Two villains have emerged from the two Finals after seven games, and one of them is paying the ultimate price for disappointing the audience. And the other one is suspended for the rest of the playoffs.
The latter is Vancouver's Aaron Rome, whose crushing hit on Boston Bruins forward Nathan Horton knocked Horton out of the rest of the Stanley Cup Finals and earned him a four-game suspension, effectively doing the same.
The former is LeBron James, who is now learning just how hard it is to work the other side of the street.
|Aaron Rome will spend the rest of the Cup Finals out of the limelight. (Getty Images)|
And his name will barely be mentioned again.
James isn't so lucky. After Game 4, in which he was largely a hologram while Dirk Nowitzki played and excelled with what looked like a bad case of consumption, he is now reaping the fullest whirlwind of a mighty backlash of a national scornfest. His failure to be Michael Jordan is now manifest; his shadow on the big stage has been declared shamefully small. He has been judged unworthy to wear the crown, so when it fell right off his head, was accidentally kicked by Doris Burke and rolled under the scorers table as it did Tuesday night, the rebuke-fest became a meteor shower.
And he has to play Game 5 on Thursday night, where everybody is watching and poised to say one of two things:
If he excels: "Well, where was that Tuesday?"
If he doesn't: "Jordan? Hell, he's not even Bill Wennington!"
In short, LeBron James is now a caricature no matter how you view him. He is the model for the dangers of flying too high too soon, of being gleefully scorned as a player for crimes committed as a cultural touchstone, of being the easy target for know-nothing basketball fans, and yes, of not being Michael Jordan.
In fact, he is such a caricature right now that the "superstars are superstars" question put before him by the evil Comrade Doyel after Game 3 has now had its own gestation -- from wrongheaded and impertinent to bold and insightful to eerily prescient to damned near a softball, all in three days. Most questions die in seconds, mostly for lack of oxygen caused by thought. This one is being used as character analysis.
As Aaron Rome found out, we're now living in a concussion-sensitive world. Read More >>
Go after LeBron following a win? Yes. Blame D-Wade after a loss? No chance. Read >>
All because James isn't having a Finals befitting an inheritor to the crown. All because his alleged sidekick, Dwyane Wade, is turning out to be the bandleader after all. And all because Dirk Nowitzki apparently can beat Miami with one lung tied behind his back while a disgustingly healthy James cannot rise up with a full set of organs.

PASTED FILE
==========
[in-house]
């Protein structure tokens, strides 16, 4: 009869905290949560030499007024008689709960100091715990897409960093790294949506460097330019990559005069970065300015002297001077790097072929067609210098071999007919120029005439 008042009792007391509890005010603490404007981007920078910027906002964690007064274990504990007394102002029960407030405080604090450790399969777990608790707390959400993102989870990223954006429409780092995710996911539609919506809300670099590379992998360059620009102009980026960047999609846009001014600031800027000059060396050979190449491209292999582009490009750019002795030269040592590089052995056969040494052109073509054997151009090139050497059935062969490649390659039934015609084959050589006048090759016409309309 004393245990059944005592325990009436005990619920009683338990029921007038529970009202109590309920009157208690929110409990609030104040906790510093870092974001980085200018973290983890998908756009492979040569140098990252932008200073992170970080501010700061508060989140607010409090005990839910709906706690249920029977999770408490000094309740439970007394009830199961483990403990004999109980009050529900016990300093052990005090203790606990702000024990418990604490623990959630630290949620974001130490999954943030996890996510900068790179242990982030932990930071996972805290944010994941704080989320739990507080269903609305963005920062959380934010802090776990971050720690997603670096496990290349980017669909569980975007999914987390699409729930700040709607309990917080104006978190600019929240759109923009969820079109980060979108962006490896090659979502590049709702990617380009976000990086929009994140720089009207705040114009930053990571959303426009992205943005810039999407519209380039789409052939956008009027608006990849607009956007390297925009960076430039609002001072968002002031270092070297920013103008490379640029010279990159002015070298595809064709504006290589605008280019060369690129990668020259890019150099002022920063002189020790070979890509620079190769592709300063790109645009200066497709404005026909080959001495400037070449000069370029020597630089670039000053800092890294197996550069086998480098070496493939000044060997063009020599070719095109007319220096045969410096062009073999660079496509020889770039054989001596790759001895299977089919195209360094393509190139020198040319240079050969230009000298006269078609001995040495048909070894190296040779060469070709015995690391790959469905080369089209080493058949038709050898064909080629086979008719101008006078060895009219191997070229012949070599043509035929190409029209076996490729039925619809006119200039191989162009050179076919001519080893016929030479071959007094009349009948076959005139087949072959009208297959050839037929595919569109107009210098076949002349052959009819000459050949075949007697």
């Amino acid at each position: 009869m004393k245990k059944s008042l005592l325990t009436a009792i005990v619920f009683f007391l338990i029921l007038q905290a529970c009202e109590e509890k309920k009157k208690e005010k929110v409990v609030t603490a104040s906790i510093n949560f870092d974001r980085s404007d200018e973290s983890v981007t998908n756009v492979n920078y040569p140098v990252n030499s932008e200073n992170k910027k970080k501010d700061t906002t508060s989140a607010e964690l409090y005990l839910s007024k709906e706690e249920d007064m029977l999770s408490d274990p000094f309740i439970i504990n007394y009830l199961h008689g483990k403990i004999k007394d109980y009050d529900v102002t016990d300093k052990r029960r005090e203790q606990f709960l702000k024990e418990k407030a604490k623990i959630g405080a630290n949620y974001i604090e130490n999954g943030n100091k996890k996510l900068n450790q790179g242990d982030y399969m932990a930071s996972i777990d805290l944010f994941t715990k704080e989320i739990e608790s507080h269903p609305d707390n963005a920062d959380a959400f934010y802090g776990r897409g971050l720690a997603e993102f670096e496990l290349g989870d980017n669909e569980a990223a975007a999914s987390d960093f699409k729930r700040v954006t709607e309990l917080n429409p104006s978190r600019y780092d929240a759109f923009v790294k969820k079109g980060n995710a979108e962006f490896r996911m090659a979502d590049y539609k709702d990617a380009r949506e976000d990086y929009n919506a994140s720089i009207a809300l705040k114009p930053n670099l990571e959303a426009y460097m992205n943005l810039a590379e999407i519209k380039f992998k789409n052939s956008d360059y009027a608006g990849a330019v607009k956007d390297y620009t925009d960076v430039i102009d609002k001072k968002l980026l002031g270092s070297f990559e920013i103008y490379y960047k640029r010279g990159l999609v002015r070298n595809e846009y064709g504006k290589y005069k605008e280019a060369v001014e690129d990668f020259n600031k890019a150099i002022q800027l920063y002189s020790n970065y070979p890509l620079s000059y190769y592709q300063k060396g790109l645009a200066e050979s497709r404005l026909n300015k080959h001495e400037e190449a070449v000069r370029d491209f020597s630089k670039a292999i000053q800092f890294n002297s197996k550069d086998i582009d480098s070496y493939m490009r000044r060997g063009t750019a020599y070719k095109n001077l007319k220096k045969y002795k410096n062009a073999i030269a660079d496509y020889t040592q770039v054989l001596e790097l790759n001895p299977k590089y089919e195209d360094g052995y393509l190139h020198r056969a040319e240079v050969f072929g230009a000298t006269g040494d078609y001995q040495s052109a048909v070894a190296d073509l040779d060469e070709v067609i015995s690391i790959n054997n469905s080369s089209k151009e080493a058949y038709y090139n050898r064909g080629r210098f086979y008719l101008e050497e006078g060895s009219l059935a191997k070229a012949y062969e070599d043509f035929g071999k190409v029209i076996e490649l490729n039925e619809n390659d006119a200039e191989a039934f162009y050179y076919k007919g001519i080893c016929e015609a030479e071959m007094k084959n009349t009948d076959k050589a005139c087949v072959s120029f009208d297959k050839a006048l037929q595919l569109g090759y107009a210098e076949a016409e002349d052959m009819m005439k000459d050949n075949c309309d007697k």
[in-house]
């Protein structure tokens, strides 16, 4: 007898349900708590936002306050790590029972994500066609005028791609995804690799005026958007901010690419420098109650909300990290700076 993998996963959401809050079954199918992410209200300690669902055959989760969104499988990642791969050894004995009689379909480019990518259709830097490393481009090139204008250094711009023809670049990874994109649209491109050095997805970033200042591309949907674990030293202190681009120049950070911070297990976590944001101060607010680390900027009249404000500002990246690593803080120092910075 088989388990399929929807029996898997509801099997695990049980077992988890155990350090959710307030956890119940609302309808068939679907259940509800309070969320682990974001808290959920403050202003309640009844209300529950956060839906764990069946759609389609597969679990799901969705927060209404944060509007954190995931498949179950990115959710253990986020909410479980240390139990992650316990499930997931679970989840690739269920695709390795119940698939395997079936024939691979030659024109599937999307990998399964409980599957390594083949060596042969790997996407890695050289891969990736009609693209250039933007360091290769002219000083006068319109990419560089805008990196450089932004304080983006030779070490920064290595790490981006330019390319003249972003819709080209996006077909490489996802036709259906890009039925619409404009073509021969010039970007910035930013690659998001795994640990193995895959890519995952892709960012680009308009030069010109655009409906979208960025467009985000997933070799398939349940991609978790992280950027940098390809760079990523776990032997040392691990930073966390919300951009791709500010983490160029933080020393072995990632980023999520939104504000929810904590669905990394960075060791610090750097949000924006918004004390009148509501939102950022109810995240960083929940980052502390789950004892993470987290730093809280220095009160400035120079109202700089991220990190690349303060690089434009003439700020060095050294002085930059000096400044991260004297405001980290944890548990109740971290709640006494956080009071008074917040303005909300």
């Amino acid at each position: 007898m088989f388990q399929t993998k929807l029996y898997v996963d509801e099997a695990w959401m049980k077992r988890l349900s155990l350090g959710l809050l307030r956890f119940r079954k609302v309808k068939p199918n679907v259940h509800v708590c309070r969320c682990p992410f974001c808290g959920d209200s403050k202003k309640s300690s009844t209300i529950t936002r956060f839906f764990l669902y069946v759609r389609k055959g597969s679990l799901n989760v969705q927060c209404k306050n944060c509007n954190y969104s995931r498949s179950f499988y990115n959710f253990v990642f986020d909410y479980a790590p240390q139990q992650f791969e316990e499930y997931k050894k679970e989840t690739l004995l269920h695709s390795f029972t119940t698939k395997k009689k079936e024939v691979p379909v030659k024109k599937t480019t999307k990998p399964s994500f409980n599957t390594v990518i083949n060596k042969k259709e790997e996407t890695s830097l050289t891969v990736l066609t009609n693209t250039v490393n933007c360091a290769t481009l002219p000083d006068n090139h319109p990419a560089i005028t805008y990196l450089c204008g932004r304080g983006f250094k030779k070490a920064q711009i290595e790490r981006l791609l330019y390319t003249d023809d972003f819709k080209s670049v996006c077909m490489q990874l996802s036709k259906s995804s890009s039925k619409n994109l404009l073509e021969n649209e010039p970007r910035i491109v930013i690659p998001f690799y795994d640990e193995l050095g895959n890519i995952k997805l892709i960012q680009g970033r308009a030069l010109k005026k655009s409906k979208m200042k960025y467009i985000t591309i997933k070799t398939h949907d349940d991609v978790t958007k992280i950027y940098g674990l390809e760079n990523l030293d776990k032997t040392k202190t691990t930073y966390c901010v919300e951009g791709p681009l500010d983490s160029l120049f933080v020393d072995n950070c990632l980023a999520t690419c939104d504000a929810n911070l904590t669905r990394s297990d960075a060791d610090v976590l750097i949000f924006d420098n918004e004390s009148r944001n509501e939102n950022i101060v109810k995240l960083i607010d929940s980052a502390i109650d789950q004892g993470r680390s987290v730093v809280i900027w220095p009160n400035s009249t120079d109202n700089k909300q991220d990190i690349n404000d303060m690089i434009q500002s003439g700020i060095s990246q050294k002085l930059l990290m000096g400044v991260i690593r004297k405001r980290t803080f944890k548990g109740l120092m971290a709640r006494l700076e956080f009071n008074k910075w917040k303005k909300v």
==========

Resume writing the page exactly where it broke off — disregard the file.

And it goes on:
As always the answer isn't so simple, and has a lot more to do with the roles we assign players rather than the actual playing. The much-scorned Mavericks have either broken his will or moved him from his place at the table, one series after he bullied Chicago with help from Wade and Chris Bosh. Every Miami series has been different, which is why ultimately they are still so hard to beat.
And frankly, Dallas is better than anyone wants to give it credit for being, because they defied the preordained story line of turning "The Decision" into "The Prophecy." And since nobody ever likes having to redefine their thought processes in midstream, James is no longer perceived as Batman, but as some tricked-out version of the Penguin. Basketball at the highest level isn't as predictable as people want to make it, and this has been, in fairness, a hellacious series.
In the meantime, Aaron Rome has kept character throughout. He did something profoundly wrong and dangerous, he was punished for it commensurate with the act, and he copped to his deed and apologized. No ambiguity to get in the way.
The one thing LeBron James still has going for him is he has two, maybe three games to win back some of those who dismiss him now. No, he isn't Michael Jordan, but the only other Michael Jordan in NBA history is Bill Russell, and James isn't him, either.
But he's still in play, and still being argued about, if that's your idea of a good time. He's a superstar trying to figure out the requirements of being a superstar in a what-have-you-done-for-me-since-lunch world, which is a unique form of hell because it always promises a form of heaven.
And Aaron Rome is Aaron Rome. It might not be more fulfilling, and the highs and lows won't be as profound, but at least he knows what being Aaron Rome has in store for him for the next week or so.
Ray Ratto is a columnist for Comcast SportsNet Bay Area.com.